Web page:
It’s All in the Lower Body
From the time we were kids we have been led to believe that proving we were strong was to show off that arm muscle called the bicep. The one Popeye used to show off after swallowing a can of spinach. Ask any young child to show you their muscle. Which one do you think they will show off to you? That’s right, the bicep muscle. Not many will show off their legs or neck. I have to admit, back in my early weight lifting days my workout consisted of chest and arm exercises only. Those are the muscles that would turn heads. Nobody wasted time with leg exercises at the age of 15 or 16 years old. Even till this day, walk into any weight lifting gym. Most of what you will see is upper body workouts. I believe it is just human nature to give these muscles priority. But in reality, it’s those legs that really help us get through day.
Let’s look at this a bit more closely. We use are legs to get out of bed, walk , run, stand up, pushing & pulling objects, getting in and out of a car, jumping etc. They are also the muscles that assist in generating power in many sports such as boxing, baseball, martial arts, and golf just a name a few. The turning and twisting of the legs and hips is what give us that additional power. Just try pushing someone backwards using only one arm. Now try doing this while twisting and turning the hip and legs into the push. Big difference right? Also being martial artist, I’m quite aware how important the legs and hips can be compared to any other muscles in the body.
Now let’s get practical. In the real world, unless you are a bodybuilder or competing athlete, you are not going stay enthused about your workouts if you are spending your limited time strengthening all the different muscles of the legs. Bodybuilders will isolate each part of the legs so that they are visible in posing competition. But for us everyday people, we need to keep it brief. Basically most of us want strong, firm legs with some shape. But if there was only one type of exercise that would help us with this. Well guess what? You’re in luck! The exercise is called the squat, or deep leg bends some people call them. Doing this exercise correctly will strengthen and tone all the major muscles of the buttock, hip, front and rear of legs, and calves muscles. Due to the fact that performing squats requires us to bend three major pairs of joints which are the; hips, knees and ankles, all of the tendons, ligaments and muscles attached to these joints are going to receive a workout whether they like it or not. Because squats also place pressure on the internal organs, the abdominal and transverse muscles also get their share of a workout and become stronger. Having said that, If your intention is to train for some serious strength, the way to truly perform the squat besides just simply lowering your torso down, is to tense every muscle in the body from your jaw down to your feet. Your toes should be gripping the floor. When performing them this way, it requires additional energy, which will burn more calories and also making it less likely to do multiple reps. Your reps will be quite a bit less for sure because you will tire quicker. In turn, by doing squats in this manner, you are strengthening almost every muscle and in the body. If there was one exercise I would recommend to someone who has limited time to exercise, I would say, DO THE SQUAT! Sounds like a dance almost right! But seriously, squats will assist in weight loss, improved strength & cardiovascular performance, increased muscle tone and better posture.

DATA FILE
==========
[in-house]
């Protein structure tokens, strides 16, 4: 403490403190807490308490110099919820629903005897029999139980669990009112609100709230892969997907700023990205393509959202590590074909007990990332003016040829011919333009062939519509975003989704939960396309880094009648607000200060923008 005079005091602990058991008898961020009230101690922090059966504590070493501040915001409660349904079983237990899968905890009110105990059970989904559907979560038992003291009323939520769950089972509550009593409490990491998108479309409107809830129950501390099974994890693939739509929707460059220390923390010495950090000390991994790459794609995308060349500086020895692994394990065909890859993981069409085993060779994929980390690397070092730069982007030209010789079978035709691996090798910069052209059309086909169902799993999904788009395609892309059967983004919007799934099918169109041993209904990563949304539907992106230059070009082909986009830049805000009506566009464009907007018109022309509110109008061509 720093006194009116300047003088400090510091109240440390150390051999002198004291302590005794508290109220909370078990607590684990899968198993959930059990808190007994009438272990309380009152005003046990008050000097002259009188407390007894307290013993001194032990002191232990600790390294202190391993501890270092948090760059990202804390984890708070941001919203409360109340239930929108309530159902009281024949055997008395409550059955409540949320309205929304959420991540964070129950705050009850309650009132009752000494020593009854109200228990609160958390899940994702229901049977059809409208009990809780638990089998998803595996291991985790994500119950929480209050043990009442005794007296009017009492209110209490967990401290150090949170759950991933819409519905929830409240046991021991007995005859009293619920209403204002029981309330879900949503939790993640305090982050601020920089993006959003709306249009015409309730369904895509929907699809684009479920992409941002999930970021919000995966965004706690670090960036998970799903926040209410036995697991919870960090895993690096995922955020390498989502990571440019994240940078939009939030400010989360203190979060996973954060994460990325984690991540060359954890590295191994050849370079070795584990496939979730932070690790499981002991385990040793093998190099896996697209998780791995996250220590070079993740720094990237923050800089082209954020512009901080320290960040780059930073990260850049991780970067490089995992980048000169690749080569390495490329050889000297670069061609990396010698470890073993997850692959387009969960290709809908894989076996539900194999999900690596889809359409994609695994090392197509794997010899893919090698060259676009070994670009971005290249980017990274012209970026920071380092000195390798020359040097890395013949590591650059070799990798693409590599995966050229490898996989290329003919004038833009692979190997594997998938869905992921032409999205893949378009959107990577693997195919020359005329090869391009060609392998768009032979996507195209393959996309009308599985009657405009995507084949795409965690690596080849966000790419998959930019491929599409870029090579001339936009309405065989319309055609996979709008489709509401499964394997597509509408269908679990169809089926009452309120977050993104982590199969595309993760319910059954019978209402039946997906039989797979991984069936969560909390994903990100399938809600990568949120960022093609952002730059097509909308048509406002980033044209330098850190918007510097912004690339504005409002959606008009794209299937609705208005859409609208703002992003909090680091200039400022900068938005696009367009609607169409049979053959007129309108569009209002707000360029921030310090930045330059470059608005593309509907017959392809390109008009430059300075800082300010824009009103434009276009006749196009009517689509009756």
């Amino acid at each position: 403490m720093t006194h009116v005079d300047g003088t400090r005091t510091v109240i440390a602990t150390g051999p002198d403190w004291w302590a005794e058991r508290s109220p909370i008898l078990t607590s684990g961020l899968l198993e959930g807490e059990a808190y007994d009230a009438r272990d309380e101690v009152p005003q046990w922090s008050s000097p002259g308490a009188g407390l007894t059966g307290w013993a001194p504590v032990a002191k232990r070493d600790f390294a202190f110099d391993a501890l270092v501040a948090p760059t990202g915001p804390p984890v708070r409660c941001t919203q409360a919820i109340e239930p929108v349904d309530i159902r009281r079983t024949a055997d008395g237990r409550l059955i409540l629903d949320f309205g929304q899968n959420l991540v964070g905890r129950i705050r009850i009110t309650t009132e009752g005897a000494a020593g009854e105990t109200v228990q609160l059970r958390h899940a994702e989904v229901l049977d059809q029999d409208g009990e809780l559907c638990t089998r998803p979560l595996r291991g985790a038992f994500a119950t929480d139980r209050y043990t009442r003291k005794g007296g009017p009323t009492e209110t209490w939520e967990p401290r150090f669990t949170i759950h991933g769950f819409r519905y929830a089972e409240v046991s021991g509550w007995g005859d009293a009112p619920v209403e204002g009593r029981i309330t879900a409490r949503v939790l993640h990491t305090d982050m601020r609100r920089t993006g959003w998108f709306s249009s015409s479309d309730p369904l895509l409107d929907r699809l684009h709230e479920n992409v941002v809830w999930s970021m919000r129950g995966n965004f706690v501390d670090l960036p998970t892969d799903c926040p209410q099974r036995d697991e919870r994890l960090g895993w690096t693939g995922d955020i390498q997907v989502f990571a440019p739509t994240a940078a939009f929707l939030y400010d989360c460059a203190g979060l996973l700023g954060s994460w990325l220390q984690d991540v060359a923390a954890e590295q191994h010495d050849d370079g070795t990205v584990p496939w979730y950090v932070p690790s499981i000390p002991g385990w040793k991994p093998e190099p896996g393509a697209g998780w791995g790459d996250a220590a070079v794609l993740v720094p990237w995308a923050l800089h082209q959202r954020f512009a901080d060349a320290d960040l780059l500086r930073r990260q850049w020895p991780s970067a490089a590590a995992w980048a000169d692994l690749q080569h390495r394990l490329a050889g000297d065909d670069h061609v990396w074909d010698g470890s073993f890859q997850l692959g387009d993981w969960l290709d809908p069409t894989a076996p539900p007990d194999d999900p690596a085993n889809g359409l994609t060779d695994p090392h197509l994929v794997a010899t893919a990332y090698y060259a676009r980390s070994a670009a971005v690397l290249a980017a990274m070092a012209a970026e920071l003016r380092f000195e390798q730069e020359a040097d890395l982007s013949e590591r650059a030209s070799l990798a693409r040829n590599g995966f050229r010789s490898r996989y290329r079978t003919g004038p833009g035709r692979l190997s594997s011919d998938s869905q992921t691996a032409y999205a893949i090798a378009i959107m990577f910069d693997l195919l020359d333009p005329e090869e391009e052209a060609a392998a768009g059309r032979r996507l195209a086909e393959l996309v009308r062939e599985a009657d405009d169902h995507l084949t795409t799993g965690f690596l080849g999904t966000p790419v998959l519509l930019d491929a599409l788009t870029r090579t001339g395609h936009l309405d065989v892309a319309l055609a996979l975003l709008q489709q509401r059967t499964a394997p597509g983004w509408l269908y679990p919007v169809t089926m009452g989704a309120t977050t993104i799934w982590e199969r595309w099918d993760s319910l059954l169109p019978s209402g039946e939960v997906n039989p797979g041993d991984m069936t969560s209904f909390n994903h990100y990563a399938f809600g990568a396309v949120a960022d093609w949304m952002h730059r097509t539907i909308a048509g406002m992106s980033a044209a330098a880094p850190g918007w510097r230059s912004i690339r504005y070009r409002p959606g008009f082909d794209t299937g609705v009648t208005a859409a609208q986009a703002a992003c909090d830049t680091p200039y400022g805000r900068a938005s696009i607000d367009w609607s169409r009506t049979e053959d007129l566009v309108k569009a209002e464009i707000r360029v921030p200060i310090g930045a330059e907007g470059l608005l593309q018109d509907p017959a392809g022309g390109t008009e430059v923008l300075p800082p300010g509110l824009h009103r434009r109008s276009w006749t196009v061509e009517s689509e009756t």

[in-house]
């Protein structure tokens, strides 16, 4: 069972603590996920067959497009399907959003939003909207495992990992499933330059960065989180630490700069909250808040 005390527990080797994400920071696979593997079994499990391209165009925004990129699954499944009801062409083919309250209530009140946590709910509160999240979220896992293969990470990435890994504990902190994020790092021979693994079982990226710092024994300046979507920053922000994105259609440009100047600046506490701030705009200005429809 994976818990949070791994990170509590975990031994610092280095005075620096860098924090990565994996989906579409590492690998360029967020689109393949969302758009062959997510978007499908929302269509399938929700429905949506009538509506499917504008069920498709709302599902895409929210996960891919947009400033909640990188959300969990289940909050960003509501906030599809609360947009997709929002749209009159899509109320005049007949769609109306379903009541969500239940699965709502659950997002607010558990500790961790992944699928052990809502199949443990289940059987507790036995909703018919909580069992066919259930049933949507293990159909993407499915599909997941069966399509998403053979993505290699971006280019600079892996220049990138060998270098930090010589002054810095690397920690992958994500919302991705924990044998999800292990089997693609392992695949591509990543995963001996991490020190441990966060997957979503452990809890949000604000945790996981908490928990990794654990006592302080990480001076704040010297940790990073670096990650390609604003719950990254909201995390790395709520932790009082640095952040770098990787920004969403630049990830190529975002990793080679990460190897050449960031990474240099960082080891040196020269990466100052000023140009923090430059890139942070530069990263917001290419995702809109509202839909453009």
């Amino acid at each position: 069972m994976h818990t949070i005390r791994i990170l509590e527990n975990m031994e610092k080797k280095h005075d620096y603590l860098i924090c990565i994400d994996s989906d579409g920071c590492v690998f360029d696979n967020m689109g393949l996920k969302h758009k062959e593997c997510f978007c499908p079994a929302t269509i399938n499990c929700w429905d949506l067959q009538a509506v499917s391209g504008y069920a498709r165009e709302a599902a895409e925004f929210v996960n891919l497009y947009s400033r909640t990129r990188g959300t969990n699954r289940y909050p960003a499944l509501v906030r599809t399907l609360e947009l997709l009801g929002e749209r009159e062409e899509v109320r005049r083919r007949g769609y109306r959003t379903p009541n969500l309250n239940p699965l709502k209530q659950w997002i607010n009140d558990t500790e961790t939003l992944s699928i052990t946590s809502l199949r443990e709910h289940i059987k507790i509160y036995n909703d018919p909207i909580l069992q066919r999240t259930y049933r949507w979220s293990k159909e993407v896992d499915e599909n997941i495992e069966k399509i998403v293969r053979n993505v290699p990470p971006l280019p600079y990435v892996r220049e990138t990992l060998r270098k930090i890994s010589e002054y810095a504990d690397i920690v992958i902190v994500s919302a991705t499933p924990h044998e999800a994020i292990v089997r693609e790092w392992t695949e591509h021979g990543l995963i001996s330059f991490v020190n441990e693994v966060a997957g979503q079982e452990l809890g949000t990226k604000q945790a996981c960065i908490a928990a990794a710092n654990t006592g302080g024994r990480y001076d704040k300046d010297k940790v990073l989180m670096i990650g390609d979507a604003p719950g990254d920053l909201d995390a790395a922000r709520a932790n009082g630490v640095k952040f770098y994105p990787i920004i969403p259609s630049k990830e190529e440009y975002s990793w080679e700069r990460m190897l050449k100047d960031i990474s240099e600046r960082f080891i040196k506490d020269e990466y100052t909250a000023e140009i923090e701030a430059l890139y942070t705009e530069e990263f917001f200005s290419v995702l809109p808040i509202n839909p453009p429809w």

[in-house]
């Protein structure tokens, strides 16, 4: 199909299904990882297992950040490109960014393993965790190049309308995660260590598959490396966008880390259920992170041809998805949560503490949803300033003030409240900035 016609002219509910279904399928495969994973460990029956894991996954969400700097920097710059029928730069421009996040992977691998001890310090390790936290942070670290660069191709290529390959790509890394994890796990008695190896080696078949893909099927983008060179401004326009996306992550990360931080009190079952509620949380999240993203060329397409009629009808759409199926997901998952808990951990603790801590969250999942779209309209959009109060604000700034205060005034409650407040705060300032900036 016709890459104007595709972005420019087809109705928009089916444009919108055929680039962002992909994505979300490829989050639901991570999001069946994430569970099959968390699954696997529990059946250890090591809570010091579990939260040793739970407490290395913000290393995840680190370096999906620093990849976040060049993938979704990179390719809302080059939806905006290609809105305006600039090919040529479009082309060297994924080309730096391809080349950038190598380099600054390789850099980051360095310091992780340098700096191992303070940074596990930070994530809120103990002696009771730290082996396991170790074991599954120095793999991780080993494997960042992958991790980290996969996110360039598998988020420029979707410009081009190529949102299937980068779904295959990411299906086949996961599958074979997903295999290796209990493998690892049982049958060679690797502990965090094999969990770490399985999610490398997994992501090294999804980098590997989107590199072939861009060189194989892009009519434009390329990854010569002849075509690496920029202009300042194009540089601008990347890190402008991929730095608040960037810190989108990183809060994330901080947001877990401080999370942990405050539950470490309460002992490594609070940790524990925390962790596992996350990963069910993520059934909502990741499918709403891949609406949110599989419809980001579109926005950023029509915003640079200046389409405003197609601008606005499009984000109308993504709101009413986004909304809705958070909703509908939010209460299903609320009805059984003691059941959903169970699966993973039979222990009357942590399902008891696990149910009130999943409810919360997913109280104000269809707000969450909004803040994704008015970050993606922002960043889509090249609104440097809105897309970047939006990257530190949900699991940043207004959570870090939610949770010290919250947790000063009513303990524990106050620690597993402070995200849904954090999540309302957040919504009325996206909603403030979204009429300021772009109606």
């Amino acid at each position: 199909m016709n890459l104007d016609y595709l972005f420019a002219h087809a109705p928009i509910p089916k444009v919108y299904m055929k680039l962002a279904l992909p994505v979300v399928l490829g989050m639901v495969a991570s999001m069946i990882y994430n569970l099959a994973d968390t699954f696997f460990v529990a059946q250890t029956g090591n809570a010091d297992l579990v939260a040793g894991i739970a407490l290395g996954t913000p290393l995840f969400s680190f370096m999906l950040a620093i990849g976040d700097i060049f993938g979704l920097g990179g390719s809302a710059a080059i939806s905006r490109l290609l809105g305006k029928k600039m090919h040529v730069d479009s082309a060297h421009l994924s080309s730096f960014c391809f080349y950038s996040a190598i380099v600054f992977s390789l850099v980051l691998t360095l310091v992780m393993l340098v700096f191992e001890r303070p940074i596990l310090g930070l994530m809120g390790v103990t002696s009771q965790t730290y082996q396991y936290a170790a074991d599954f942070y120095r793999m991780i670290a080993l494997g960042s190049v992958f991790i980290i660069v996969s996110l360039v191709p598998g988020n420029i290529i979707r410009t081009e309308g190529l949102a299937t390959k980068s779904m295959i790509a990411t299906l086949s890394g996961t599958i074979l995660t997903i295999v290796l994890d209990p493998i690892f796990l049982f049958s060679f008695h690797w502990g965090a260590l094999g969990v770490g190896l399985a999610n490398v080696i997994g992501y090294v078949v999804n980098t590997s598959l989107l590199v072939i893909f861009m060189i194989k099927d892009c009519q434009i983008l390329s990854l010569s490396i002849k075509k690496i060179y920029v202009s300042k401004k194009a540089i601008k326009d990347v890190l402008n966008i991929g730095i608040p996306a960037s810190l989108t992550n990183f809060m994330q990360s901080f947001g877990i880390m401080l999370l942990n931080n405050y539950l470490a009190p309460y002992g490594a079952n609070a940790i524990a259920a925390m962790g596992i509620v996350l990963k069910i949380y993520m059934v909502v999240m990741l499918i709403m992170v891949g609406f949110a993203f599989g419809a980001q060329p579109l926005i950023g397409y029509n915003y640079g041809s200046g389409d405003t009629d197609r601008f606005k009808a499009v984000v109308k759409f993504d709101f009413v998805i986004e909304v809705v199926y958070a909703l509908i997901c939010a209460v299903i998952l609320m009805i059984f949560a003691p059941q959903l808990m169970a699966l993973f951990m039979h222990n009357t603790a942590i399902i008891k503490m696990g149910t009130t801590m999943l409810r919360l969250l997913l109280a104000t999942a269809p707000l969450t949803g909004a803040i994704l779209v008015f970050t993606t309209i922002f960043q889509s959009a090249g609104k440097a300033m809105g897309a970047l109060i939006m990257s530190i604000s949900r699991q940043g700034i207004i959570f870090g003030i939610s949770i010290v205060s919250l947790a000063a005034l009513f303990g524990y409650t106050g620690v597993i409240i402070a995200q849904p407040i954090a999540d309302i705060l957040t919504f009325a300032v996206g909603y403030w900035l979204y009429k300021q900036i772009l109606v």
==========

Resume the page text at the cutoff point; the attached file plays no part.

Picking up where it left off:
Now the fact of the matter is, there are many types of squat exercises. Since I am strictly a body weight calisthenics trainer, no weights will be necessary or a gym membership for that matter. There are many different progressions of each squat exercise from beginner to advanced, but for the purpose of this article, I am going to concentrate on the basic Half Squat.
The squat performance is simply this; Stand with your feet shoulder width apart. Place your hands on your knees or stretched out front for balance. Lower your torso at your knees to a 90 degree angle. Think of yourself sitting down into a chair. Your upper body will automatically lean slightly forward as you are lowering yourself. This is correct form. When you reach this point, hold for a second, then back up to a standing position. This would count as one full rep. Perform as many as you can without going to total exhaustion. Rest as long as needed and then start another set. Two or three sets will do it. If you are flexible enough to do a Full Squat, which is lowering yourself all the way down with your feet flat on the floor, this will add to the difficulty of the exercise, and not allow as many reps. An important note, if you have knee issues, you may want to speak to your doctor first. Especially if there is joint pain associated while doing these. Also note that you may experience some muscle soreness for the next day or two after doing this exercise. This is quite normal especially if you have not exercised in a long time. Keep those muscles hydrated also by drinking plenty of water before and during your training. See ya next time and, Happy squatting !!!